View as PDF

RNLI Rye Harbour remembers

Lifeboats News Release

On Sunday 17 November members of the village community came together to honour the memory of the seventeen crewmen of the Mary Stanford lifeboat

The altar at the church of the Holy Spirit in Rye Harbour covered in the RNLI flag with seventeen lit candles on its front edge

RNLI/Martin Bruce

Seventeen candles for seventeen brave men

Ninety-one years ago, in a wild and violent storm, they launched to go to the aid of the stricken SS Alice of Dungeness: none returned alive. Their boat was powered by oar and sail and they had none of today's sophisticated communication and location equipment. Nonetheless these volunteers immediately answered the call of duty and paid the ultimate price. From five families alone twelve brothers were lost and the impact on the tight-knit fishing community was terrible.

Many descendants of the brave crew still live in the village and local area and for them this act of remembrance each November has an obvious significance. The church of the Holy Spirit in the Harbour was also packed, however, by others simply wishing to show their appreciation both of this historic sacrifice and of the continuing courage and selflessness shown by RNLI volunteers up and down the country in its 238 stations. Perhaps the recently dedicated Pebble Memorial next to the current lifeboat station added impetus to the need to express appreciation and support.

Stuart Clark, volunteer crew member at the station and great-nephew of two brothers lost in 1928 said, 'This was a moving tribute to the brave men of the Mary Stanford, and all the more poignant for me now that I am serving in today's crew. It was also a wonderful expression of community spirit.'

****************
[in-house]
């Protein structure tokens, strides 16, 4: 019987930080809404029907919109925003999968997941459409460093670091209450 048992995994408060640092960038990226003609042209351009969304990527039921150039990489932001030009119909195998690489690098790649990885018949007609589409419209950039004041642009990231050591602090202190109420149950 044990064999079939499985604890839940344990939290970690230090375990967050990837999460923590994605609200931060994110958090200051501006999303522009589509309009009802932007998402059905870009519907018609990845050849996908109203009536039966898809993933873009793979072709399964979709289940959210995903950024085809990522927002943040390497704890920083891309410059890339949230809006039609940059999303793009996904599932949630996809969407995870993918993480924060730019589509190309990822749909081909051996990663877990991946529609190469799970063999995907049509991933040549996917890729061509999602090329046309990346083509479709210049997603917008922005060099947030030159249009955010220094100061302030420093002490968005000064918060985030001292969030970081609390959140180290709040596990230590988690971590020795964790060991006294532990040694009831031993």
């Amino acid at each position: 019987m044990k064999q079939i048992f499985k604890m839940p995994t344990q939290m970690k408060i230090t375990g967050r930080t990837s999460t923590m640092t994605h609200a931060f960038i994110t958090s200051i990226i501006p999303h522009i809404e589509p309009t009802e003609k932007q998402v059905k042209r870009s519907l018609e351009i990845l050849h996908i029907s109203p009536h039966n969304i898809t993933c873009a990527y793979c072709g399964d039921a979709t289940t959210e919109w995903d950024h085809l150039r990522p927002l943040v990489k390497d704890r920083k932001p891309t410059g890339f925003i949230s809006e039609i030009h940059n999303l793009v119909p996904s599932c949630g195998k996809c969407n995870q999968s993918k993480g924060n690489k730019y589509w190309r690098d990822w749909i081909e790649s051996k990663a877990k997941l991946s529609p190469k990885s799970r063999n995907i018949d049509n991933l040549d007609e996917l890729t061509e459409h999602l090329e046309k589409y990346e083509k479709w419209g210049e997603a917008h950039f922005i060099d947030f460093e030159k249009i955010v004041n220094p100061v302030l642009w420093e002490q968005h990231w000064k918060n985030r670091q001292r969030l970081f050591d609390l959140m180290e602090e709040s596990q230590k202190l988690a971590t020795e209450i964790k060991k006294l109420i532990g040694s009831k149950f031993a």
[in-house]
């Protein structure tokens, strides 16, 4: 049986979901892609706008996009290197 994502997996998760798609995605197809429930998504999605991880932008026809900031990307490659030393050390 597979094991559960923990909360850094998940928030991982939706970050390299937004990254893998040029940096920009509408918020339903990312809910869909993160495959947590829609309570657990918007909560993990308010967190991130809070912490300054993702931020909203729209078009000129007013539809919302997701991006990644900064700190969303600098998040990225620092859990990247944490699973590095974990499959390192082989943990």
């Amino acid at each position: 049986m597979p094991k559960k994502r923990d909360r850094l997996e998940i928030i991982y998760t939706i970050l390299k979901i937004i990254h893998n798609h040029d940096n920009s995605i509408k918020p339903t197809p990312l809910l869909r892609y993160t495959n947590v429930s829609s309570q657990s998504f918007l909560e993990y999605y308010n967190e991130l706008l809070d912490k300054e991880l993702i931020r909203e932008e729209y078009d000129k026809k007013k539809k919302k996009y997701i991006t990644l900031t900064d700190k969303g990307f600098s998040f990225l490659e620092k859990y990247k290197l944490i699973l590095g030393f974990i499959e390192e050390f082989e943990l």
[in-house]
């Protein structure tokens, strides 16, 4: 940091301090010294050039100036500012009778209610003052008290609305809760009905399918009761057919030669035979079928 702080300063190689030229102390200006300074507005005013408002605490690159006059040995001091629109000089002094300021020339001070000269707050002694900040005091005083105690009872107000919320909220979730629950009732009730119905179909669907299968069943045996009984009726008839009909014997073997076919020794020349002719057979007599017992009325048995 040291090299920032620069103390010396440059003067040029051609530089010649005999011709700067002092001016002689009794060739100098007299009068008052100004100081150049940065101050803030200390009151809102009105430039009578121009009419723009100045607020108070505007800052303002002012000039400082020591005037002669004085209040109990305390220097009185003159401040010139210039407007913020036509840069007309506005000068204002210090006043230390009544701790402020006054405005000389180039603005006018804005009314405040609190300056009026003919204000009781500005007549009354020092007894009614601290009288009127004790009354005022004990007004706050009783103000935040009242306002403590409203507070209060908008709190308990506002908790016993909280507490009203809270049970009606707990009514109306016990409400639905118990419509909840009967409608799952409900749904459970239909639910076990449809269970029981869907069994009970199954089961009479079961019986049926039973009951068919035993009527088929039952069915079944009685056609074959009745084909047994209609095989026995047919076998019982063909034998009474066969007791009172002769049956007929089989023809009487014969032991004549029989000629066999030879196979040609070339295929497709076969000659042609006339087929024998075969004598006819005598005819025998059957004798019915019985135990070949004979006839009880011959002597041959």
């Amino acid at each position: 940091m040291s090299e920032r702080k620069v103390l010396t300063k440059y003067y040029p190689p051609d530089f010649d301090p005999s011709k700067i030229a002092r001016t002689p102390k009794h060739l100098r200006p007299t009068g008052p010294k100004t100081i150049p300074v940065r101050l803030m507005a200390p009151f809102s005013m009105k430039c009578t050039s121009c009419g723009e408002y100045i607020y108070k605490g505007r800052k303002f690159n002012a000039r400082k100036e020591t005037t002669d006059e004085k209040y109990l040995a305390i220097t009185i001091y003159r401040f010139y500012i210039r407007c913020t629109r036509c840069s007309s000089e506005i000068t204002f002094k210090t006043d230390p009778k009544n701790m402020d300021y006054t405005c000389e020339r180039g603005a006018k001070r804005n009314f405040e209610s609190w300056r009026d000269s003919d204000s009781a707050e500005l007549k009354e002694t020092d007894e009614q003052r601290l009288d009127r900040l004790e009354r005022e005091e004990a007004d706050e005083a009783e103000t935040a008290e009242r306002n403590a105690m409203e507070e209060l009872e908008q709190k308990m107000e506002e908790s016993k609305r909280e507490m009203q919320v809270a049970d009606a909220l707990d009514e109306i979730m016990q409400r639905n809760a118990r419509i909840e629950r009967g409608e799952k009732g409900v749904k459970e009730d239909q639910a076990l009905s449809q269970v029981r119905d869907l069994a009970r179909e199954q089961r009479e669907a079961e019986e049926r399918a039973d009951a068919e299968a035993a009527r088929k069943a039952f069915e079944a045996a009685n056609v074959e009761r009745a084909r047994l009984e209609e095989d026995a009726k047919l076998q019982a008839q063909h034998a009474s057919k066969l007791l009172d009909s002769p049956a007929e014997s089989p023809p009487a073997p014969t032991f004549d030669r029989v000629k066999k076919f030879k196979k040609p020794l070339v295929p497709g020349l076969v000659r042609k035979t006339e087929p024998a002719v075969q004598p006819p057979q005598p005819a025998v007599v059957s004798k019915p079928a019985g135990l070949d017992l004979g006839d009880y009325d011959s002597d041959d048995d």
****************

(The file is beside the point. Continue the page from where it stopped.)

'It says everything,' added Richard Beattie, Chairman at Hastings lifeboat station, 'that many of our crew who intended coming couldn't be here today because they are out on a shout. We are proud, thinking of the Mary Stanford, to continue the tradition of volunteering to save lives at sea.'

Stuart Clark is handed a taper by Canon David Frost so that the candle may be lit

RNLI/Martin Bruce

Stuart Clark lighting a candle for his great uncle

Key facts about the RNLI

The RNLI charity saves lives at sea. Its volunteers provide a 24-hour search and rescue service around the United Kingdom and Republic of Ireland coasts. The RNLI operates over 238 lifeboat stations in the UK and Ireland and more than 240 lifeguard units on beaches around the UK and Channel Islands. The RNLI is independent of Coastguard and government and depends on voluntary donations and legacies to maintain its rescue service. Since the RNLI was founded in 1824, its lifeboat crews and lifeguards have saved over 142,700 lives.

Learn more about the RNLI

For more information please visit the RNLI website or Facebook, Twitter and YouTube. News releases, videos and photos are available on the News Centre.

Contacting the RNLI - public enquiries

Members of the public may contact the RNLI on 0300 300 9990 (UK) or 1800 991802 (Ireland) or or by email.

Categories